The “futility” exception is another matter.   This exception recognizes that the exhaustion doctrine should not apply in those instances where the pursuit of administrative remedies is demonstrably futile.  (See, e.g., Edgren v. Regents of Univ. of Calif. (1984) 158 Cal.App.3d 515, 522–523, 205 Cal.Rptr. 6.)   We agree with County that the objectors have failed to allege specific facts showing the existence of such futility in this case.3  However, the general rule with respect to sustaining demurrers favors permitting amendments “․ not only where a complaint is defective as to form but also where it is deficient in substance, if a fair opportunity to correct the substantive defect has not been given.”  (Johnson v. County of Los Angeles (1983) 143 Cal.App.3d 298, 306, 191 Cal.Rptr. 704, internal quotations omitted.)   In this case, the objectors should be given an opportunity to amend their complaints to allege, with particularity, facts establishing the futility of exhausting the administrative remedy set forth in the CRL.


The petitions for writs of mandate are granted and such writs shall and hereby do issue as prayed for.   These matters are remanded to the trial court with directions that:  (1) The trial court sustain the demurrers hereinbefore filed by County;  and (2) the objectors be given limited leave to amend their actions to allege grounds (other than those hereinabove rejected) giving rise to the “futility” exception to the exhaustion doctrine.


1.   As indicated in the caption set forth above, this matter originally came before us as three separate petitions, each of which addressed a separate lawsuit brought in the trial court.   These three actions vary notably only with respect to the particular redevelopment project areas at issue.   That is, each of the three cases is largely identical to the other two insofar as the parties, the material facts and the legal issues are concerned.   In recognition of the fact that the three cases are practically identical, we consolidated the three petitions for all purposes.   There being no need to detail the minor factual differences between the three cases, the particular facts set forth in this opinion are those which pertain to appellate case number E007431.

2.   As noted previously, there are minor differences between the three cases here consolidated for review.  Case No. E007431 concerns the adoption of an amendment to the redevelopment plan which had already been implemented for the Mead Valley area.  Case Nos. E007432 and E007433 concern the initial adoption of a redevelopment plan for, respectively, the Rubidoux and the Cabazon areas.Sections 33360–33364 of the CRL are expressly applicable to adoptions of redevelopment plans, but are not expressly applicable to adoptions of amendments to those plans.   However, sections 33354.5 and 33354.6 of the CRL make it clear that the adoption of amendments to such plans are subject to the same statutory procedural requirements that apply to the initial adoption of redevelopment plans:  “Where an agency proposes to amend a redevelopment plan ․, the agency shall follow the same procedure [,] and the legislative body is subject to the same restrictions as provided for in this article for the adoption of a plan.”  (This language is contained in both section 33354.5 and section 33354.6.   The bracketed comma is contained in section 33354.6, but is not contained in section 33354.5.)   Thus, the fact that the three cases before us deal both with the adoption of a redevelopment plan and with the adoption of an amendment to a redevelopment plan does not call for differing analyses of the underlying legal issues.At oral argument, the objectors contended that sections 33354.5 and 33354.6 do not compel the conclusion that the approval procedures set forth in sections 33360–33364 apply to adoptions of amendments to plans as well as to adoptions of initial plans, pointing out that sections 33354.5 and 33354.6 subject a legislative body to “the same restrictions as provided for in this article for the adoption of a plan” and that sections 33360–33364 are in a different article of the CRL (Article 5) than that which contains sections 33354.5 and 33354.6 (Article 4).   While having some surface appeal, this argument does not withstand close scrutiny:(1) First, sections 33354.5 and 33354.6 were added to the Health and Safety Code in 1976, at a time when Article 4 of the CRL was concerned solely with the creation and adoption of redevelopment plans by redevelopment agencies and contained no restrictions on the ultimate adoption of a plan by a legislative body.  (Since that time, Article 4 of the CRL has been amended to include some restrictions on the adopting legislative body with respect to certain substantive requirements as to the content of redevelopment plans—particularly, various housing elements.)   Thus, notwithstanding the wording of sections 33354.5 and 33354.6, the reference in those sections to restrictions on the legislative body must be understood as referring to the restrictions placed on legislative bodies by Article 5 of the CRL.   In interpreting statutory language, we are not bound by a strict literal reading of the Legislature's efforts when such a reading would be contrary to the Legislature's primary purpose in enacting the provisions in question.  (Leslie Salt Co. v. San Francisco Bay Conservation etc. Com. (1984) 153 Cal.App.3d 605, 614, 200 Cal.Rptr. 575.)   The scope which we here give to sections 33354.5 and 33354.6 preserves the apparent intent of our Legislature to insure that adoptions of amendments to redevelopment plans are treated with a legislative dignity equal to that afforded to adoptions of initial redevelopment plans.(2) Second, section 33360 requires that the adopting legislative body “consider the redevelopment plan submitted by the agency.”   Inasmuch as redevelopment agencies are required by sections 33354.5 and 33354.6 to use the same procedures in adopting and submitting amendments to redevelopment plans as those used in adopting and submitting initial redevelopment plans, consistent statutory construction requires that “the redevelopment plan” contemplated by section 33360 be construed to address agency submissions of both initial redevelopment plans and amendments to redevelopment plans.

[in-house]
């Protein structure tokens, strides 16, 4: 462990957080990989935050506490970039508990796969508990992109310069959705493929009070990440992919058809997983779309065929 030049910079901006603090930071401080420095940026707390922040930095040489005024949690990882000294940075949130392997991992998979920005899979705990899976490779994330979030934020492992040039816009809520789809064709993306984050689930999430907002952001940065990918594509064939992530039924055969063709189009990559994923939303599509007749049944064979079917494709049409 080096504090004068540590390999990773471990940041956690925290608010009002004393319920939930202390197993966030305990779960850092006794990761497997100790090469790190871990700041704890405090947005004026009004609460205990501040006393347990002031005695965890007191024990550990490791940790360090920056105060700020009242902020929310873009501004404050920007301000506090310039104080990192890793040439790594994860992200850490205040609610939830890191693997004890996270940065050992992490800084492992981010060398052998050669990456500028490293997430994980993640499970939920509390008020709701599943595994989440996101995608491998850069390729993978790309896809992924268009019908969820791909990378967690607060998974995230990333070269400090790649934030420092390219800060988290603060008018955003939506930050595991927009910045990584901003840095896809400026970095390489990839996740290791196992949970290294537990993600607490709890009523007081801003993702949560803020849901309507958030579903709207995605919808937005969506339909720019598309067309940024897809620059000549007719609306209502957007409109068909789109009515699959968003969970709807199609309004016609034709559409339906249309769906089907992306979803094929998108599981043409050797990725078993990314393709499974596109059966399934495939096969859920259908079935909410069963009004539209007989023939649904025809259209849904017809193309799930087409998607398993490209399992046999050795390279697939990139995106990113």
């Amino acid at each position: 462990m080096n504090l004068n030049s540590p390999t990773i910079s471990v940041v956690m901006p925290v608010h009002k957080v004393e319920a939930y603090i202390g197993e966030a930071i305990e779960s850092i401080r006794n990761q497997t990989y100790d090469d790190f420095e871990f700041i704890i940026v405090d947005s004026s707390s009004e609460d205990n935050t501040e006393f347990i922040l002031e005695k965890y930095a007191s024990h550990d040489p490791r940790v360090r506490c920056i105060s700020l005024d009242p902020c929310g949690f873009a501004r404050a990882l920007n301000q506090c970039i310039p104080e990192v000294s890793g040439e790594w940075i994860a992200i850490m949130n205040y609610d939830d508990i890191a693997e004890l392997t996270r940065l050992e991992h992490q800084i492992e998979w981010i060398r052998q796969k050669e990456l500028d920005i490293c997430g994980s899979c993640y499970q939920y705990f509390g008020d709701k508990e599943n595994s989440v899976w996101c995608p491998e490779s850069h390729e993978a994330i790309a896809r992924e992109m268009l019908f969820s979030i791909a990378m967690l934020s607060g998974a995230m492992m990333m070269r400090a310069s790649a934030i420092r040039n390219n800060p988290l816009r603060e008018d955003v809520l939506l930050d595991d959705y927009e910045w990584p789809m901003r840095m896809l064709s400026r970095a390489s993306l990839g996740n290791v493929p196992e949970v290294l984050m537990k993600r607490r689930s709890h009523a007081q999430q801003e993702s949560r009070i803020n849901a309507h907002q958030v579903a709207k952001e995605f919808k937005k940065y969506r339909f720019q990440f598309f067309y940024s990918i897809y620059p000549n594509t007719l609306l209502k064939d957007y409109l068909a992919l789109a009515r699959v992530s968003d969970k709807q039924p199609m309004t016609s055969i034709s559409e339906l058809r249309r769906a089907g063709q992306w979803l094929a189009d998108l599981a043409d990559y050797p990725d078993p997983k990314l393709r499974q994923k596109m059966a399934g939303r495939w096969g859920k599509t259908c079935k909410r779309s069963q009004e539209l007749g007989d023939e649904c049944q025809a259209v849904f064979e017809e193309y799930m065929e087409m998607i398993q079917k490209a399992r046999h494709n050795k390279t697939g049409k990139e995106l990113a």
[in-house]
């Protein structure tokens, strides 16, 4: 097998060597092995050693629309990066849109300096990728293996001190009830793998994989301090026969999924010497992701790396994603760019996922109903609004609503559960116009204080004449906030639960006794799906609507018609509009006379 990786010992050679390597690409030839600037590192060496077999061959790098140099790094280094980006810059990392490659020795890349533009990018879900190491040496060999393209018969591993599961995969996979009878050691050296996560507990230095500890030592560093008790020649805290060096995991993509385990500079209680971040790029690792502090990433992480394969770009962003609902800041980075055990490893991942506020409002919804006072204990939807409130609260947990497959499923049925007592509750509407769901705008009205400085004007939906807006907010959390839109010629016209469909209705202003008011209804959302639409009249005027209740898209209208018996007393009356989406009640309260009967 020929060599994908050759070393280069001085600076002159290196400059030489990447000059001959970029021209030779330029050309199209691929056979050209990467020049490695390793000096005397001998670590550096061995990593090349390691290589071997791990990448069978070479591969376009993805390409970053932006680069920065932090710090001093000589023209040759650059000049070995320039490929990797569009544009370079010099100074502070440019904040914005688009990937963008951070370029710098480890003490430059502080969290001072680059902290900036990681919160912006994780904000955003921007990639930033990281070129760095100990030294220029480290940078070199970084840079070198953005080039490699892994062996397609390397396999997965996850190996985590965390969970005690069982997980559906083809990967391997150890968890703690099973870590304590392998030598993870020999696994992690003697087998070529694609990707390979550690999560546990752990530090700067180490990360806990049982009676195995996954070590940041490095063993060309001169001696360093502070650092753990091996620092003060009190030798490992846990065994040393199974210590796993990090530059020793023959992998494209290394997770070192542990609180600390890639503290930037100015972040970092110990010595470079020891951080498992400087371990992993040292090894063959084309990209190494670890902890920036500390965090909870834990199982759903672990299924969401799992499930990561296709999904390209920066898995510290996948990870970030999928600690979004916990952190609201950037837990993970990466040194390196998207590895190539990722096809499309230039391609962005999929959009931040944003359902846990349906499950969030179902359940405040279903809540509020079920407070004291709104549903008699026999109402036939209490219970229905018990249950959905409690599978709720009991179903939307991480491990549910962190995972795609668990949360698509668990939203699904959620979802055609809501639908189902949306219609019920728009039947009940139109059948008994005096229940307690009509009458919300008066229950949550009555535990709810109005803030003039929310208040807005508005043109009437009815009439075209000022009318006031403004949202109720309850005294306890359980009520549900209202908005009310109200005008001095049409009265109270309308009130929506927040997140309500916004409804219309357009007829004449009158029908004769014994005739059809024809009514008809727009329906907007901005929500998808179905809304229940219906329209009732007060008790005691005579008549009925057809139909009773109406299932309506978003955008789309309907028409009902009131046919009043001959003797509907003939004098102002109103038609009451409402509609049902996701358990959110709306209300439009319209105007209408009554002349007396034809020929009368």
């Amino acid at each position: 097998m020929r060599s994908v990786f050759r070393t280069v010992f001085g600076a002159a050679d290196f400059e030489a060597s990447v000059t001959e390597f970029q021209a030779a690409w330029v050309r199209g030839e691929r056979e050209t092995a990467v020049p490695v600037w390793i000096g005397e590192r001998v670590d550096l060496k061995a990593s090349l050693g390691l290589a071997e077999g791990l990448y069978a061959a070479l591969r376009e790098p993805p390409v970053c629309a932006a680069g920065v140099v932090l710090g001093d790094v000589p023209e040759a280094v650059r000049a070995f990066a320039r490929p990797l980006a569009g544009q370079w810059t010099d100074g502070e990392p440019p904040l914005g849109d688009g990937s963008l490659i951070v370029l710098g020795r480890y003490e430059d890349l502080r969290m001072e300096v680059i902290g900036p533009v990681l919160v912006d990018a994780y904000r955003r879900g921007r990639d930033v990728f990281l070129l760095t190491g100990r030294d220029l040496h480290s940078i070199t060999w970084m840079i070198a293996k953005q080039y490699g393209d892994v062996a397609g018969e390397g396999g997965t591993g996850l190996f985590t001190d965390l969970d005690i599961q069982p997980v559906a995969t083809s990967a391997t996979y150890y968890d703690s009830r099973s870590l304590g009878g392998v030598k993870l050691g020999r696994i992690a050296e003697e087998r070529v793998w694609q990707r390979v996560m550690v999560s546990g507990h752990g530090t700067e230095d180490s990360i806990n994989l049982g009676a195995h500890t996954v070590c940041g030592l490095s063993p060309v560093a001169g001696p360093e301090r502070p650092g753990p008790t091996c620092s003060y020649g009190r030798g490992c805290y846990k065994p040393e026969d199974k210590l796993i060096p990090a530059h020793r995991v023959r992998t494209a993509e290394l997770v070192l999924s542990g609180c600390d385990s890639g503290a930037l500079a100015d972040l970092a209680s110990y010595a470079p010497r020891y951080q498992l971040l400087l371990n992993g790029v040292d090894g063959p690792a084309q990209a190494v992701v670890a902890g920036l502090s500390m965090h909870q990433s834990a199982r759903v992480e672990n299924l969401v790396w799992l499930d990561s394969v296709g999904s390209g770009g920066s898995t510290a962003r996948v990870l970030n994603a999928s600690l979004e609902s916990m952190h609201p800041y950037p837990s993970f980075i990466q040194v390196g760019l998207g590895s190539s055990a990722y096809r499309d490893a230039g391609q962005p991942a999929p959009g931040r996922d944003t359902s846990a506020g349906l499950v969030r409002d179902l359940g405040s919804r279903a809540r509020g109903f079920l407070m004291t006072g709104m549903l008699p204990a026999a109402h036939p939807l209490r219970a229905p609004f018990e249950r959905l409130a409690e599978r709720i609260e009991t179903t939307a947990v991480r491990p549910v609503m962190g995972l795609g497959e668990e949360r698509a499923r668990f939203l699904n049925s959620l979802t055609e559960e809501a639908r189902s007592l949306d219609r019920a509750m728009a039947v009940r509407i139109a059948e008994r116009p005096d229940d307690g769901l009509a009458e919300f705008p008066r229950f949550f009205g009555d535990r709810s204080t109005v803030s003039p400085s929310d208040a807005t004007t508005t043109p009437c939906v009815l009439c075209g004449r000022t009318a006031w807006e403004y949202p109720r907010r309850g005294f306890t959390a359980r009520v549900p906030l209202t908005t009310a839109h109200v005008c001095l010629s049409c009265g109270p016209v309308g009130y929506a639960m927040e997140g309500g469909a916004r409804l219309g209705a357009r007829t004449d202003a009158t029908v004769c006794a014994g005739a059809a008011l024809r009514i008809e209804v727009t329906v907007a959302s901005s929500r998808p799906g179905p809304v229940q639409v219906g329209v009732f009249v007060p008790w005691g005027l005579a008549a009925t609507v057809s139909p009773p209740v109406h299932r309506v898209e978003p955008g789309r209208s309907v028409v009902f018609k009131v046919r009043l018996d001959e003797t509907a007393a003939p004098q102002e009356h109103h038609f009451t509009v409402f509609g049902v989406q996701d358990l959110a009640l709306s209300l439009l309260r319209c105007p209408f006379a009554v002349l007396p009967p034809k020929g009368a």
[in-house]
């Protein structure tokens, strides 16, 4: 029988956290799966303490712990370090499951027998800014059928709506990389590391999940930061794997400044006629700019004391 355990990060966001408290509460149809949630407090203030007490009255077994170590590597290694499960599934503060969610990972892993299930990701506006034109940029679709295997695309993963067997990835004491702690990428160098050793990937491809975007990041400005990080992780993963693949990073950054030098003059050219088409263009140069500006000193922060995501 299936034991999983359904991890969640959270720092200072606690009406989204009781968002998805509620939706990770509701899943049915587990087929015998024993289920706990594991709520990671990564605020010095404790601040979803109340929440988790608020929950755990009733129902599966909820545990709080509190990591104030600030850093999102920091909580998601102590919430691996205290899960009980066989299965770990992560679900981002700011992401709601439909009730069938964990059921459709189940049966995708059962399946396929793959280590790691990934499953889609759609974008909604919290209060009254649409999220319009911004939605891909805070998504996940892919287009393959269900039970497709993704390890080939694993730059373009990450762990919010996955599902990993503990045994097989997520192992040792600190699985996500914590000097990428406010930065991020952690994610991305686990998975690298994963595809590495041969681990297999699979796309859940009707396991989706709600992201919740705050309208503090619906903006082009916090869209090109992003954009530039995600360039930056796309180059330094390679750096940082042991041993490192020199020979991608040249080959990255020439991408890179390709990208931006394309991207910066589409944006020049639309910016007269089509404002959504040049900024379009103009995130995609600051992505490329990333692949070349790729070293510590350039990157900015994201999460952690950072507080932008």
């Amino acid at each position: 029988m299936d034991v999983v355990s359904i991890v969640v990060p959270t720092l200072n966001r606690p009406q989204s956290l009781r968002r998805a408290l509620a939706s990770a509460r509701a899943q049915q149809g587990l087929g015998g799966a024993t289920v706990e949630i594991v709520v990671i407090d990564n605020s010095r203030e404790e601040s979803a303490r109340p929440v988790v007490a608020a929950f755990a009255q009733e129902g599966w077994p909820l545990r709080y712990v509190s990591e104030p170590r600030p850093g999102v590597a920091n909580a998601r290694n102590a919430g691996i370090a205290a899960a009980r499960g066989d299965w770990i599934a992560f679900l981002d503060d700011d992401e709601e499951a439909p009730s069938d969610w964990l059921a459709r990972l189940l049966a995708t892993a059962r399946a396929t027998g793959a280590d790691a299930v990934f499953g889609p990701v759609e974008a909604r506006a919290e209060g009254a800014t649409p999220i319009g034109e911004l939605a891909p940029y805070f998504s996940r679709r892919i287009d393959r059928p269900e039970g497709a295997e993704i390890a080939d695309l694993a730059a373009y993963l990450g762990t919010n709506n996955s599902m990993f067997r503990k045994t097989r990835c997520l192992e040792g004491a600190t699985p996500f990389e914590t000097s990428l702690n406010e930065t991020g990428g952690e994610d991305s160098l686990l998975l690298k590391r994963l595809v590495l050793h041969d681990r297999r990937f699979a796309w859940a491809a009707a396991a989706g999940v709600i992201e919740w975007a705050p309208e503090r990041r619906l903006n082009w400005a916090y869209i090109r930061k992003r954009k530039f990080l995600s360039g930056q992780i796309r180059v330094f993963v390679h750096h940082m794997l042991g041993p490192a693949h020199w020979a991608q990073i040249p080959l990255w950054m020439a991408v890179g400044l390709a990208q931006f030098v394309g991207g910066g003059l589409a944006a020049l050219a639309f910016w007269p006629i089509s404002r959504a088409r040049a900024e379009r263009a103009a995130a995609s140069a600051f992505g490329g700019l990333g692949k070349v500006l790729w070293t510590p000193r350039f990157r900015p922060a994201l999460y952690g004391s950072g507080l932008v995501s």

3.   The objectors have argued that the futility exception to the exhaustion doctrine is applicable in these cases for two reasons.   This argument has no merit.First, the objectors argue that the underlying objection to these plans (that they encompass areas that are not 80 percent “urbanized”) is indisputedly true and was known to County prior to the adoption of the three plans—thus evidencing County's unwillingness to abide by the requirements of the CRL even with respect to matters which are factually beyond debate.   The error here is in the objector's failure to recognize that the CRL contains provisions that, at least arguably, set forth exceptions to the requirement of 80 percent urbanization.   Thus, there was sufficient “room” for the exercise of discretion in determining whether the areas in question qualified for redevelopment planning to negate any suggestion that the record discloses a County unwilling to consider any and all objections to the redevelopment plans.Second, the objectors argue that County officials knew of the objections prior to the public hearings held pursuant to sections 33360–33364 and that County's insistence in going forward with the adoptions of the redevelopment plans in any event evidences the futility of exhausting any remedies provided for by statute.   The error here is in the fact that the argument simply begs the issue.   Whether or not certain facts were known to County in advance, the implementation of the administrative remedies in this case would have obligated County to specifically address the objections held by the objectors and to respond to those objections with specific reasons.   We will not assume that County would have refused to acknowledge the merits of an appropriate objection, had County been brought face-to-face with such an objection and the need to give that objection reasoned consideration.

HOLLENHORST, Acting Presiding Justice.

DABNEY and MC DANIEL *, JJ., concur.